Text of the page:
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Discussion Starter #15
I have some pretty interesting pics from todays 307 tear down session. I'll post pics of the carnage tonight!

Long story short, all the main bearings were wiped, all the rod bearings were wiped and scored, piston pieces were in the pan, and two rods/pistons looked burnt (very copper/brownish colored). The pistons were .030 but they had excessive clearances. I could litererally shove a screwdriver down the side of the pistons. Also, the rods had a TON of play on the crank. So much play that they were scoring the edge of the block and crank throws. The rod bolts were pretty much finger tight on the rod caps. I think they were very very close to letting go for good. It's ugly!

Off to the scrap yard now...

Kev
 

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The good news is the Chinese are buying up all the scrap metal we can ship.
Ferrous scrap was $80 a ton when I unloaded a bunch of junk.
 

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Discussion Starter #17
Here we go....

1) Disassembly in progress



2) Empty engine bay... give it a weekend or two, it's getting a revamp:)



3) Tough to see in this pic, but it's the best I have. Notice the nasty vertical scores on cylinder number 8? How about the little piece missing on the right side of number 4. There's also a crack on the bottom of number 6.



4) Here's the telling one. Look at that color!!!!!!!!!!!!



Kev
 

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Kev, i have ta say... that poor Lil' Engine looks as if ya wrung ALL the fun out of it ya could have... remerkable isn't it ??? that with all the fun (abuse at track) ya put on it... it held together and actually served ya Very well...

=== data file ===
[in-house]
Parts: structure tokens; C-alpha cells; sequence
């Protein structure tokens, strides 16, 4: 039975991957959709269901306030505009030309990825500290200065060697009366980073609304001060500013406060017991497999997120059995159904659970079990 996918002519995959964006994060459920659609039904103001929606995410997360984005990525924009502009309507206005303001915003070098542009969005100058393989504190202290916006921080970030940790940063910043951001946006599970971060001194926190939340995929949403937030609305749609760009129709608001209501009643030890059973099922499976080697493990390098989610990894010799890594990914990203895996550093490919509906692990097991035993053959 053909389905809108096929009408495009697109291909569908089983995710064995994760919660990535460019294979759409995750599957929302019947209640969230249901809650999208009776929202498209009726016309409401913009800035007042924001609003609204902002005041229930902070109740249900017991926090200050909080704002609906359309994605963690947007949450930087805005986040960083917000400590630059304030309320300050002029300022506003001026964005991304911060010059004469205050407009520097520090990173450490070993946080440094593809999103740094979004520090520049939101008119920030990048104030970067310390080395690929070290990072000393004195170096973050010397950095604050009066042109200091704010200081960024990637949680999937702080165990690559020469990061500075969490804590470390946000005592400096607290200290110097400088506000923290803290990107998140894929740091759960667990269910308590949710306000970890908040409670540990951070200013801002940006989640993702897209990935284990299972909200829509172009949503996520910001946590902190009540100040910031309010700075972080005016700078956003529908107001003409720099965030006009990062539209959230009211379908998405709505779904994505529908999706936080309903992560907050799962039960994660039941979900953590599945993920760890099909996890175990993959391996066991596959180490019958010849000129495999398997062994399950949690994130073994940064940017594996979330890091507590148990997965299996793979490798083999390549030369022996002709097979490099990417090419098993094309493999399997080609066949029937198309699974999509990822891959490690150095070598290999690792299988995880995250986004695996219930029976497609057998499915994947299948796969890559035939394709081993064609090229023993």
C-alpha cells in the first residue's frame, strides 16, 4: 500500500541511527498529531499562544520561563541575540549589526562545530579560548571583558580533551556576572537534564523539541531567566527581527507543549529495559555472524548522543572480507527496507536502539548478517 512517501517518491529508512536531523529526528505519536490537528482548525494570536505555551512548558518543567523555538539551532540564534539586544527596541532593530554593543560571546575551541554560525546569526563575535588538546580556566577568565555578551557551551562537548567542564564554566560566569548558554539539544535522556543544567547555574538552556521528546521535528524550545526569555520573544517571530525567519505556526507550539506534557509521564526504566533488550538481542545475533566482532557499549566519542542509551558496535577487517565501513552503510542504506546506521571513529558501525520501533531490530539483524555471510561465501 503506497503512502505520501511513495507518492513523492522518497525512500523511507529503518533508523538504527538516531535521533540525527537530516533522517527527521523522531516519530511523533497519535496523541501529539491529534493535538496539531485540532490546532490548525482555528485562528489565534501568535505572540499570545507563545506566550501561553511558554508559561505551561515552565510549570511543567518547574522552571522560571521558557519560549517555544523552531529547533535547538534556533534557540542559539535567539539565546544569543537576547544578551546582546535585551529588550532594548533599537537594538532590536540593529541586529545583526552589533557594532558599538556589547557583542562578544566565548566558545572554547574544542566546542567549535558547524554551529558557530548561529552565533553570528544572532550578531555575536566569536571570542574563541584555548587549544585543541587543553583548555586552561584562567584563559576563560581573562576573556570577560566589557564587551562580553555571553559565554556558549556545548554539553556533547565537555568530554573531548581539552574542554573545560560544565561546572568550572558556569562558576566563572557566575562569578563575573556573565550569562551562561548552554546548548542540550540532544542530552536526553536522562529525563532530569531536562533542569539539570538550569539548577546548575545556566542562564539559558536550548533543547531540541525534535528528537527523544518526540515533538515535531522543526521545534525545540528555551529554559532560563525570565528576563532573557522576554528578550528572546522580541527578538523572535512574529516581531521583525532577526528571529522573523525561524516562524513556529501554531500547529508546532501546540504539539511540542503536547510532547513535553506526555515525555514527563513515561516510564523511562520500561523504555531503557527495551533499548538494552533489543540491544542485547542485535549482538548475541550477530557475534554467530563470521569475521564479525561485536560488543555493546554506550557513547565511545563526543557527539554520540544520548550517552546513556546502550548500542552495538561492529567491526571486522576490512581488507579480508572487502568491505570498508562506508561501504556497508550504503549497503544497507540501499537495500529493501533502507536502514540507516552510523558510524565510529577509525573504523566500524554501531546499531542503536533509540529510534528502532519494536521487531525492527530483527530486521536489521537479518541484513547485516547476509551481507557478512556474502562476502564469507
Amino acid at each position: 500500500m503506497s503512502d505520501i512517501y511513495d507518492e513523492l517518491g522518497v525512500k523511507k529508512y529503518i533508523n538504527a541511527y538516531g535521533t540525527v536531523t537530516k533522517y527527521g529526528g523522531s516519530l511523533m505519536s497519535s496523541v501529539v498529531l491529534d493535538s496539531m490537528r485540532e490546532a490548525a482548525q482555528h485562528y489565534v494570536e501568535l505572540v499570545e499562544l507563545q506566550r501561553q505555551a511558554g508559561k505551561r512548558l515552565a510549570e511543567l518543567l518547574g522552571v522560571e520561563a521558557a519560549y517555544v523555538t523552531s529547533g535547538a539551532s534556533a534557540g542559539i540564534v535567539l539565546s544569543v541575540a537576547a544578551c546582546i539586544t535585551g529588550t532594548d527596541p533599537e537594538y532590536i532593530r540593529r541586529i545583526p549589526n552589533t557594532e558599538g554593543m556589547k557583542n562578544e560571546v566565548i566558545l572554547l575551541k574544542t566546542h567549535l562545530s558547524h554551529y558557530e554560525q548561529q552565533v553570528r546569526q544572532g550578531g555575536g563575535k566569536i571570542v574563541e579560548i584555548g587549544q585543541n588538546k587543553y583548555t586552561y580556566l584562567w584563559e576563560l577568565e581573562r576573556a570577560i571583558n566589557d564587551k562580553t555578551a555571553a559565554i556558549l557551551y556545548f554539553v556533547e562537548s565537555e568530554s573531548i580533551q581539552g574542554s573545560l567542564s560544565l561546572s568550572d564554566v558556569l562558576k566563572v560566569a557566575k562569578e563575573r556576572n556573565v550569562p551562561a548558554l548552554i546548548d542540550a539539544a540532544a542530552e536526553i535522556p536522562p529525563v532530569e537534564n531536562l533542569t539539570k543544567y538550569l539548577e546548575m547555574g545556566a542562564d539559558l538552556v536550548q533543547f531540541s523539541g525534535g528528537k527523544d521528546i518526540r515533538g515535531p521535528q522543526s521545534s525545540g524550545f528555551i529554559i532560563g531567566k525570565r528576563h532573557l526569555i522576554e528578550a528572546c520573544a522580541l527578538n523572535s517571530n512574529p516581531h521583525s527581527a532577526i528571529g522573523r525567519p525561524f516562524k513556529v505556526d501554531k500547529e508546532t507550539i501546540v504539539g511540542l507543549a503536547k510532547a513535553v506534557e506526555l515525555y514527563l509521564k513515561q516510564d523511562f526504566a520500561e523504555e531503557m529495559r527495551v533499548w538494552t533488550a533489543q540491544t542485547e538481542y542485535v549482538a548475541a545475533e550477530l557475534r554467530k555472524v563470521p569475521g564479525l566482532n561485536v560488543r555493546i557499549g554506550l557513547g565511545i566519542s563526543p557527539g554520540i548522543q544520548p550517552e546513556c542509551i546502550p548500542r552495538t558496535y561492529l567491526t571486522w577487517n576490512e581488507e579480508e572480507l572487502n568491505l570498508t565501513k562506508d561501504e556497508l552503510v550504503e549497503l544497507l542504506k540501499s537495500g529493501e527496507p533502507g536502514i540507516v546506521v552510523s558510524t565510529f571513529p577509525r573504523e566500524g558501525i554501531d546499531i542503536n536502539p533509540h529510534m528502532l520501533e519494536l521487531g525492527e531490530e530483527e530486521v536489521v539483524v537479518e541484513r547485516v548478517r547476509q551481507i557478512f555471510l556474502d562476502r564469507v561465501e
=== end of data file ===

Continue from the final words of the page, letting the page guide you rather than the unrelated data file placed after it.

i'm looking forward, as i'm sure everyone is, ta hearing Great News when you, Paul and Dave get yer car hooked up again... i've been enjoying the PW thread a lot, except for the bad news parts :( i hope it's 10 times more than ya expected and hope everything works out the best it can.


KICK SOME A$$ Kev !!!! you deserve it !!! :D :D :D


and keep up the good job at school !!! ;)
 

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This is where be began:
novaboy009 said:
I can get a set of L98 Corvette heads for my 307 for $400. This would resolve my oil usage problem and be a significant upgrade to my current mismatched powerpack/267 head. They are 56 cc's, so my compression will come up a good bit. The aluminum is nice too. Sound like a good deal?

Kev
And here we are. It doesn't look like the engine was rebuilt. Maybe re-ringed and bearings. No rebore and crank grind. It's amazing it suffered and lasted so long. Might be a lesson that shouldn't be repeated. Have you thought about a crate short block?

btw, check your subframe bushings while the engine is out.
 

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Discussion Starter #20
It was rebored! The pistons are .030 over. But obviously the guys just slapped the thing together and prayed it ran. It ran, but the tolerances must have been very very very loose. I'm sure the machining was less than amazing as well...

Kev